The Sikkim Himalayas, the
epitome of the worlds mountains, encompass a
wonderland, which for sheer beauty and magnificence
remains unbeaten elsewhere in the globe. Lonely vales
and dales, gapping chasms and terrifying gorges,
thrilling lakes and streams, turquoise hued as mirrors,
crystal clear, on which the king of Mountains, crowned
with eternal snows, casts shadows long and lovely.
Sikkim is situated in the lap of the
eastern Himalayas below Mt.Khangchendzonga (8598m.3rd
highest Mountain in the world) to the north of Sikkim
lies the vast area of the great Tibetan plateau, to the
west the kingdom of Nepal, to the east the kingdom of
Bhutan and the Chumbi Valley of Tibet, while the
neighboring State of West Bengal stretches along its
southern boundary. Sikkim is the 22nd State of India.
THOLUNG MONASTERY TREK
Tholung Monastery was first built in
the reign of Chogyal Chakdor Namgyal in the early 18th
century. It contains rare and valuable scriptures and
artifacts of other monasteries that were brought here
for safety during the invasion of Sikkim by the Nepalese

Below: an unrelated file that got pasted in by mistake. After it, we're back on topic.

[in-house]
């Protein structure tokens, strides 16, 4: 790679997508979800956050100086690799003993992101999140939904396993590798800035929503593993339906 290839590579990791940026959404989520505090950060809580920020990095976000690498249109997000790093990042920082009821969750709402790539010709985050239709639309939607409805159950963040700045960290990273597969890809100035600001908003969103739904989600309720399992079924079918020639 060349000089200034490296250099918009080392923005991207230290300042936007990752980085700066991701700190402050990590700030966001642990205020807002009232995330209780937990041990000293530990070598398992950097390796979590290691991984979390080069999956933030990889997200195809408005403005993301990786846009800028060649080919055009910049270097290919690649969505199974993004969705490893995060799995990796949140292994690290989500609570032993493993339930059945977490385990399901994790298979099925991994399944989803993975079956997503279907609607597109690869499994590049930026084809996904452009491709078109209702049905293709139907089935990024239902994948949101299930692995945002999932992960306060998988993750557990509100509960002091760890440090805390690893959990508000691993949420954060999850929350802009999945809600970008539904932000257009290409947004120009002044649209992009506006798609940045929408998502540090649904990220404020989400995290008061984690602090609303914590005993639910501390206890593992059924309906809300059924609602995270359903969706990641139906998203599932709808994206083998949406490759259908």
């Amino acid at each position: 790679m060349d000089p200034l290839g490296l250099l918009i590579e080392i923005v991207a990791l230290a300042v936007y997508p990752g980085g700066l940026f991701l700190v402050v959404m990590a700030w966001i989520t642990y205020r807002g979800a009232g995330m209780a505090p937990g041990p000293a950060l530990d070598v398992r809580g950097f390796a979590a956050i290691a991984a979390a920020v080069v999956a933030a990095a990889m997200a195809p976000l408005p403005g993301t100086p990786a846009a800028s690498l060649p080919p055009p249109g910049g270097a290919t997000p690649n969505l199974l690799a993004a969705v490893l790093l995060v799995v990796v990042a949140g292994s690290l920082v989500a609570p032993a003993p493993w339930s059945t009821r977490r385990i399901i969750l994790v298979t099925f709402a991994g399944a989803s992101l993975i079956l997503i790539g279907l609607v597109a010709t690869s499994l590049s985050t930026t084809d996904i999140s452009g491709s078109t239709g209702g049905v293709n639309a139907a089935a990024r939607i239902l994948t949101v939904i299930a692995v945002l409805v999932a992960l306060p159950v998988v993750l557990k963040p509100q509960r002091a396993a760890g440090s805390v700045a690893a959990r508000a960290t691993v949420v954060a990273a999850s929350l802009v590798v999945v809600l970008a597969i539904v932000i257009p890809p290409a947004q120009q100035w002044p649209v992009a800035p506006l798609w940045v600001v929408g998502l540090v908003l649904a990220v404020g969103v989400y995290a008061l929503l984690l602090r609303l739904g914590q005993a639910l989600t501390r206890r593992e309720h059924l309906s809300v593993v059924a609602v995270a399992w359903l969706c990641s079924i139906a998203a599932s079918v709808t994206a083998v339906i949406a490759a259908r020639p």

during late 17th and early 19th century. A brass Chorten
within the monastery contains the ashes of one of the
incarnates of Lama Latsun Chembo, the patron saint of
Sikkim. All the relics are kept sealed in thirteen boxes
under the supervision of the government of Sikkim. Once
every three years in the month of April the relics are
shown to the public in the monastery complex. The last
display of the relics was held in April 91.
Tholung at an altitude of 8,000 ft
lies in the sparsely Lepcha populated Dzongu area of
North Sikkim and falls in the restricted area for which
a inner line permit is required by Indian Nationals. To
reach Tolung, one has to travel by road upto Linzey.
From Linzey to Tolung is a 20-km walk and takes
approximately five hours along the thundering Tolung
River through dense forests and cardamom groves.
Precipitous cliffs surround the easy
track, from which plummet down waterfalls in white
plumes hundreds of feet below into the narrow gorges to
the valley floor. Birds tweet louder to make themselves
heard over the sound of the waterfalls and the rivers.
Perched precariously on these cliffs here and there are
the huts of the hardy Lepchas.
As one walks towards Tholung, the
surrounding mountains on the top of which ice clings
tenaciously even during the summer seem to close in. on
reaching Tolung one can understand why the Sikkimese
chose this place to keep the relics here out of the
reach of the invading Nepalese. Because of its vantage
location it was easy to guard hence this place was
selected for relics. There is a pilgrims hut. An easy
walk of about an hour along the Tholung River takes one
to a religious spot - Devta Pani.